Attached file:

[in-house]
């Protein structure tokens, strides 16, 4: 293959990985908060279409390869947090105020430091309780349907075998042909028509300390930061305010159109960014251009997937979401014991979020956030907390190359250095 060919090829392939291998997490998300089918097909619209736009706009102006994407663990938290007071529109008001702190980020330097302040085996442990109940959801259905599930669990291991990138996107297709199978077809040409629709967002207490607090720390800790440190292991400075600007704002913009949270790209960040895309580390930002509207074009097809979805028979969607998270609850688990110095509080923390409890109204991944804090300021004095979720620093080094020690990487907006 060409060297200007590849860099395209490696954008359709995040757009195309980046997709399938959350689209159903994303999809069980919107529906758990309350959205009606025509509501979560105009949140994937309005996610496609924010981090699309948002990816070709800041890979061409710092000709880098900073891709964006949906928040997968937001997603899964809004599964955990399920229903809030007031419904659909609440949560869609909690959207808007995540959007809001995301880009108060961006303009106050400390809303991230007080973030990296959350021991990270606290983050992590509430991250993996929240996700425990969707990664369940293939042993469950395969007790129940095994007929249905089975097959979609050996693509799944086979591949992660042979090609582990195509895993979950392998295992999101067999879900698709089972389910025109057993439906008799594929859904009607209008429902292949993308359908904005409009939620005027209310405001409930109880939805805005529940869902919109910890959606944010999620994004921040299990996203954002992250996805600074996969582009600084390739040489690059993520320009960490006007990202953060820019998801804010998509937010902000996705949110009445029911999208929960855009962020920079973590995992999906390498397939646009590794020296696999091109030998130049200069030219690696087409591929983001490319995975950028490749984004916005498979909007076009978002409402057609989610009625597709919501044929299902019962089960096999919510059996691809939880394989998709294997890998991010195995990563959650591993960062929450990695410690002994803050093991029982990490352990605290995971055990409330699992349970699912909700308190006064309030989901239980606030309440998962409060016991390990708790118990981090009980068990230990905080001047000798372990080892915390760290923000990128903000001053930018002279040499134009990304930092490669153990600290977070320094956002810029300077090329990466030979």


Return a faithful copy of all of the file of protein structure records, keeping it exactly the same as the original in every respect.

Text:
[in-house]
């Protein structure tokens, strides 16, 4: 293959990985908060279409390869947090105020430091309780349907075998042909028509300390930061305010159109960014251009997937979401014991979020956030907390190359250095 060919090829392939291998997490998300089918097909619209736009706009102006994407663990938290007071529109008001702190980020330097302040085996442990109940959801259905599930669990291991990138996107297709199978077809040409629709967002207490607090720390800790440190292991400075600007704002913009949270790209960040895309580390930002509207074009097809979805028979969607998270609850688990110095509080923390409890109204991944804090300021004095979720620093080094020690990487907006 060409060297200007590849860099395209490696954008359709995040757009195309980046997709399938959350689209159903994303999809069980919107529906758990309350959205009606025509509501979560105009949140994937309005996610496609924010981090699309948002990816070709800041890979061409710092000709880098900073891709964006949906928040997968937001997603899964809004599964955990399920229903809030007031419904659909609440949560869609909690959207808007995540959007809001995301880009108060961006303009106050400390809303991230007080973030990296959350021991990270606290983050992590509430991250993996929240996700425990969707990664369940293939042993469950395969007790129940095994007929249905089975097959979609050996693509799944086979591949992660042979090609582990195509895993979950392998295992999101067999879900698709089972389910025109057993439906008799594929859904009607209008429902292949993308359908904005409009939620005027209310405001409930109880939805805005529940869902919109910890959606944010999620994004921040299990996203954002992250996805600074996969582009600084390739040489690059993520320009960490006007990202953060820019998801804010998509937010902000996705949110009445029911999208929960855009962020920079973590995992999906390498397939646009590794020296696999091109030998130049200069030219690696087409591929983001490319995975950028490749984004916005498979909007076009978002409402057609989610009625597709919501044929299902019962089960096999919510059996691809939880394989998709294997890998991010195995990563959650591993960062929450990695410690002994803050093991029982990490352990605290995971055990409330699992349970699912909700308190006064309030989901239980606030309440998962409060016991390990708790118990981090009980068990230990905080001047000798372990080892915390760290923000990128903000001053930018002279040499134009990304930092490669153990600290977070320094956002810029300077090329990466030979």